Hail to thee, blithe Spirit!
Bird thou never wert,
That from heaven, or near it,
Pourest thy full heart
In profuse strains of unpremeditated art.
Higher still and higher
From the earth thou springest,
Like a cloud of fire,
The blue deep thou wingest,
And singing still dost soar, and soaring ever singest.
In the golden lightning
Of the sunken sun
O’er which clouds are brightening,
Thou dost float and run.
Like an unbodied joy whose race is just begun.
The pale purple even
Melts around thy flight;
Like a star of heaven
In the broad daylight
Thou art unseen, but yet I hear thy shrill delight:
Keen as are the arrows
Of that silver sphere,
Whose intense lamp narrows
In the white dawn clear
Until we hardly see, we feel that it is there.
All the earth and air
With thy voice is loud,
As, when night is bare,
From one lonely cloud
The moon rains out her beams, and heaven is overflow’d.
What thou art we know not;
What is most like thee?
From rainbow clouds there flow not
Drops so bright to see
As from thy presence showers a rain of melody; —
Like a poet hidden
In the light of thought,
Singing hymns unbidden,
Till the world is wrought
To sympathy with hopes and fears it heeded not:
Like a high-born maiden
In a palace-tower,
Soothing her love-laden
Soul in secret hour
With music sweet as love, which overflows her bower:
Like a glow-worm golden
In a dell of dew,
Its aerial hue
Among the flowers and grass, which screen it from the view:
Like a rose embower’d
In its own green leaves,
By warm winds deflower’d,
Till the scent it gives
Makes faint with too much sweet those heavy-wingèd thieves.
Sound of vernal showers
On the twinkling grass,
All that ever was
Joyous, and clear, and fresh, thy music doth surpass.
Teach us, sprite or bird,
What sweet thoughts are thine:
I have never heard
Praise of love or wine
That panted forth a flood of rapture so divine.
Or triumphal chant
Match’d with thine, would be all
But an empty vaunt —
A thing wherein we feel there is some hidden want.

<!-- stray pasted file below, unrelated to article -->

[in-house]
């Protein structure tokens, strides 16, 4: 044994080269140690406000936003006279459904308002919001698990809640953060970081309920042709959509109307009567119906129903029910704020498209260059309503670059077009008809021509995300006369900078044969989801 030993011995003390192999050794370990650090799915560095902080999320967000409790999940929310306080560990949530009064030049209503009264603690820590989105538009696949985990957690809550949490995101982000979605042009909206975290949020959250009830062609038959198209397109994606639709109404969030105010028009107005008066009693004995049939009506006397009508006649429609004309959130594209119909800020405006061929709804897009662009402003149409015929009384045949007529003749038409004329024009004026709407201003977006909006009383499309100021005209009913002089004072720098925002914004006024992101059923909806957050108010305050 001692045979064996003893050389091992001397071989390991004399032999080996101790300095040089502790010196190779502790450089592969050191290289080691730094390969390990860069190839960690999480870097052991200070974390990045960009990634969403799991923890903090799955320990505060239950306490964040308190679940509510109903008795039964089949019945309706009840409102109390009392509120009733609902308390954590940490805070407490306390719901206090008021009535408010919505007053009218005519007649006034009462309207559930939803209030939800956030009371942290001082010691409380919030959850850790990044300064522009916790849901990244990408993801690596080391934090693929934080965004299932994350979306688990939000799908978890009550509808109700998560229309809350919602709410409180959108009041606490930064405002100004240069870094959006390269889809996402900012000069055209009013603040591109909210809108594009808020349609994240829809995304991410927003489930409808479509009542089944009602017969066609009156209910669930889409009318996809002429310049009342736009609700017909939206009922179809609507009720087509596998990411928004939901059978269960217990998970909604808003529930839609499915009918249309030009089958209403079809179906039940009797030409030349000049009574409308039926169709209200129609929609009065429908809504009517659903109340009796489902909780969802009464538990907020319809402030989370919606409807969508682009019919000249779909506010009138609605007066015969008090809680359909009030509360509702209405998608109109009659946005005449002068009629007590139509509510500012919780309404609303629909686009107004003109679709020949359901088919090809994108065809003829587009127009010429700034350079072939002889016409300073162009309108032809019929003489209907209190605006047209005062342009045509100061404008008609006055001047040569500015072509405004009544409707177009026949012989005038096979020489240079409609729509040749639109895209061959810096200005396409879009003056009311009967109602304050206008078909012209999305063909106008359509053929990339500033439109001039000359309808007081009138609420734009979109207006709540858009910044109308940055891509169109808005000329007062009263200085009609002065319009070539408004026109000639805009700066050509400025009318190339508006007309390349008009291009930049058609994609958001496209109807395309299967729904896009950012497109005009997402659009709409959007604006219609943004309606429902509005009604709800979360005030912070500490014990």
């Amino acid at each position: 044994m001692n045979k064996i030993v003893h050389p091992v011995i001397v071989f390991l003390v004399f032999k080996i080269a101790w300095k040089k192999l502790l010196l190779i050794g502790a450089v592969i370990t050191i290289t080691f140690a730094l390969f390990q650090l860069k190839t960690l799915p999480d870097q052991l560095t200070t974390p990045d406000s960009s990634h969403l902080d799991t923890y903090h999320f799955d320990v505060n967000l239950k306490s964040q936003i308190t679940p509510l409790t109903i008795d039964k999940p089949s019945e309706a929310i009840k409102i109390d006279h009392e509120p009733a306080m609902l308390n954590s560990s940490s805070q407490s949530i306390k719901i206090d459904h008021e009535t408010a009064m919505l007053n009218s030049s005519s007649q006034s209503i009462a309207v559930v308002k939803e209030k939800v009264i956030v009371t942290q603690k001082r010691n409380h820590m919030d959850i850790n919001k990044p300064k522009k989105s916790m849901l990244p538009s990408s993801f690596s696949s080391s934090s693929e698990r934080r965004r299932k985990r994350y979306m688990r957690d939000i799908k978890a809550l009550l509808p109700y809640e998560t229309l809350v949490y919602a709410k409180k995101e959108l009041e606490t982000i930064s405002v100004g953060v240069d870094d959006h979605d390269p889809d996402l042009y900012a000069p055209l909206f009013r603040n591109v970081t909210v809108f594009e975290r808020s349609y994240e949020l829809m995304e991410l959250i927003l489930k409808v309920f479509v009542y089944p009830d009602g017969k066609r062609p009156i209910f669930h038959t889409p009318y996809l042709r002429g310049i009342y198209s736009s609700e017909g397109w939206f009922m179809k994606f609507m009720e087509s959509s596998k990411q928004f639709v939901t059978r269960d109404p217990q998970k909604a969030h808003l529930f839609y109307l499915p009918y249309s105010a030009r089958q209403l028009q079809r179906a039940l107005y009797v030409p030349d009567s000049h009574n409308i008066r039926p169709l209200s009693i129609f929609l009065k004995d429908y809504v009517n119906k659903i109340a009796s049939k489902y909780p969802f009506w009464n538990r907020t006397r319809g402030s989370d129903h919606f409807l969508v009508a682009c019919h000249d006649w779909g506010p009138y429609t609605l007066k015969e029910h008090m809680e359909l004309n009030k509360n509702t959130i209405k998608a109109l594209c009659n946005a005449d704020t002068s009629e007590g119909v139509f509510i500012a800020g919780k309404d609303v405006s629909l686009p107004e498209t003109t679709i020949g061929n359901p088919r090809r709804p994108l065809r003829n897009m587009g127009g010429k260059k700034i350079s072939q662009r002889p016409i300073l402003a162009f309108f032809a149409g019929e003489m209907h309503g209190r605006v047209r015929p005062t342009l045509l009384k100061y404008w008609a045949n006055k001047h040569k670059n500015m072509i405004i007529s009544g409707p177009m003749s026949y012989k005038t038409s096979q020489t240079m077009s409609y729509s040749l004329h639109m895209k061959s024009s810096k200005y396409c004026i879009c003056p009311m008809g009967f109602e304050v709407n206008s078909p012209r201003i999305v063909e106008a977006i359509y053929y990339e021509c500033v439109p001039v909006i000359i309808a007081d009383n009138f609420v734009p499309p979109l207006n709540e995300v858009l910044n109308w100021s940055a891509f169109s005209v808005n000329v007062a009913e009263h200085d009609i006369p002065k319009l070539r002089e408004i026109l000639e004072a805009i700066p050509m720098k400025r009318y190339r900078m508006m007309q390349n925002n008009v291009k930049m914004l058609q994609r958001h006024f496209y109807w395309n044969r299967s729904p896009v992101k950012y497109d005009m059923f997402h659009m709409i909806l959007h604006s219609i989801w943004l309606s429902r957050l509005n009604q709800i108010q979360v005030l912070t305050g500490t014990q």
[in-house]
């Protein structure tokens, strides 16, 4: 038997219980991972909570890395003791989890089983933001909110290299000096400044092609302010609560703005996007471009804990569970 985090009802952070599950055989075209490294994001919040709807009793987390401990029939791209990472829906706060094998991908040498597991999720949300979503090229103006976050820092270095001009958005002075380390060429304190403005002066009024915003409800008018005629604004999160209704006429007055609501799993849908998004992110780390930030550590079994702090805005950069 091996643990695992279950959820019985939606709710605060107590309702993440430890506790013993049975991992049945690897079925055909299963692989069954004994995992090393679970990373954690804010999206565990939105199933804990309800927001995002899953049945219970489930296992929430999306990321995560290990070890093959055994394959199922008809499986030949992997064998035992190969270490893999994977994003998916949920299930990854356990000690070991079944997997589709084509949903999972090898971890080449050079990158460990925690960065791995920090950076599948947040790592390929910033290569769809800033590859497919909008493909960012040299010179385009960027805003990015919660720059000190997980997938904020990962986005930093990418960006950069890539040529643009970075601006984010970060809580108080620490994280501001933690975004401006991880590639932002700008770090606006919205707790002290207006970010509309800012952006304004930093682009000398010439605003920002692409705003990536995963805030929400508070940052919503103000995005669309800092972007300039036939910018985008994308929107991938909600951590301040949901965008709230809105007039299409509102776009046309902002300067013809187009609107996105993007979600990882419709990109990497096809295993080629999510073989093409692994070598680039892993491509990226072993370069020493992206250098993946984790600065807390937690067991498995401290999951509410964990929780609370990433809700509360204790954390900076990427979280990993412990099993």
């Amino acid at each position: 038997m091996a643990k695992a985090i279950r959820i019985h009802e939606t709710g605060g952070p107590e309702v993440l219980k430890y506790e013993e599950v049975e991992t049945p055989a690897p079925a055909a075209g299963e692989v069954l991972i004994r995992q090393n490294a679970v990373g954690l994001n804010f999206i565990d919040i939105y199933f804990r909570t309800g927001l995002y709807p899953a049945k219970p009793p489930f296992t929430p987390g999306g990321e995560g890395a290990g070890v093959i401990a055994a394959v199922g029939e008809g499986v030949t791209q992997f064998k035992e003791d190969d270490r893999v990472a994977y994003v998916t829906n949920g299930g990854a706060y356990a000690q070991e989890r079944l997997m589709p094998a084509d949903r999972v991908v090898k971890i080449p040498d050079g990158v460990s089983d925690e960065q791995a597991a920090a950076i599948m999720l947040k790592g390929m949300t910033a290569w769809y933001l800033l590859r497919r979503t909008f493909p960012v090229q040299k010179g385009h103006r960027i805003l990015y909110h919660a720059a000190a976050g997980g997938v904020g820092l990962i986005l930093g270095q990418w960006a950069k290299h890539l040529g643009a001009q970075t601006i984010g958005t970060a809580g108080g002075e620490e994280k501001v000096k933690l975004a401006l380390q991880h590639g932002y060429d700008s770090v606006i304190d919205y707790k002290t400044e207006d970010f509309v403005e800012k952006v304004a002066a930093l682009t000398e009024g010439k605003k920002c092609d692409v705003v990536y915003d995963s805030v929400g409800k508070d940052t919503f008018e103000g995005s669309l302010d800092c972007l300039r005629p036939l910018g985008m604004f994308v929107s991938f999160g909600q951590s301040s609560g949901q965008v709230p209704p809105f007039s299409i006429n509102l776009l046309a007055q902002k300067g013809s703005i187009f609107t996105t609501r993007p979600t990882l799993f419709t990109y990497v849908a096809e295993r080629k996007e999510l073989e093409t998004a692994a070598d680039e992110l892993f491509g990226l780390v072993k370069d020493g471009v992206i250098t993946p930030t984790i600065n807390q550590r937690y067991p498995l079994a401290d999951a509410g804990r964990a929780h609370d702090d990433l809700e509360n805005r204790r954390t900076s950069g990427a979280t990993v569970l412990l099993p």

What objects are the fountains
Of thy happy strain?
What fields, or waves, or mountains?
What shapes of sky or plain?
What love of thine own kind? what ignorance of pain?
With thy clear keen joyance
Languor cannot be:
Shadow of annoyance
Never came near thee:
Thou lovest; but ne’er knew love’s sad satiety.
Waking or asleep,
Thou of death must deem
Things more true and deep
Than we mortals dream,
Or how could thy notes flow in such a crystal stream?
We look before and after,
And pine for what is not:
Our sincerest laughter
With some pain is fraught;
Our sweetest songs are those that tell of saddest thought.
Yet if we could scorn
Hate, and pride, and fear;
If we were things born
Not to shed a tear,
I know not how thy joy we ever should come near.
Better than all measures
Of delightful sound,
Better than all treasures
That in books are found,
Thy skill to poet were, thou scorner of the ground!
Teach me half the gladness
That thy brain must know,
Such harmonious madness
From my lips would flow,
The world should listen then, as I am listening now!
Introduction to Notable Poems by Hamilton Wright Mabie (1909) | Percy Shelley (1792–1822)
- If you read a bit about Shelley’s life, you immediately understand that this poem has little to do with ornithology, and more to do with Shelley’s envy of the bird’s happiness in freedom. The irony is that the very freedom Shelley abused was the impetus for his lack of happiness.
- Learn more about the skylark and listen to its song.
- Explain the point the poet is making.
- Compare and contrast the poem to the book of Ecclesiastes.
- Have the student write his own poem (one or two stanzas) in the style used by Shelley. What emotion can he write about metaphorically by describing a tangible object?
“The Sky-lark” by Felicia Hemans
Younger students may enjoy this poem more.
14 Forms of Writing for the Older Student: Poetry
Ideas for writing in the style of Shelley.
Introduction to Notable Poems by Hamilton Wright Mabie
Older students may wish to read the introduction to the poem, which includes a characterization of Shelley’s life.
Free Nature Studies: Hunting Birds With Eyes & Camera
Resources for expanding lesson.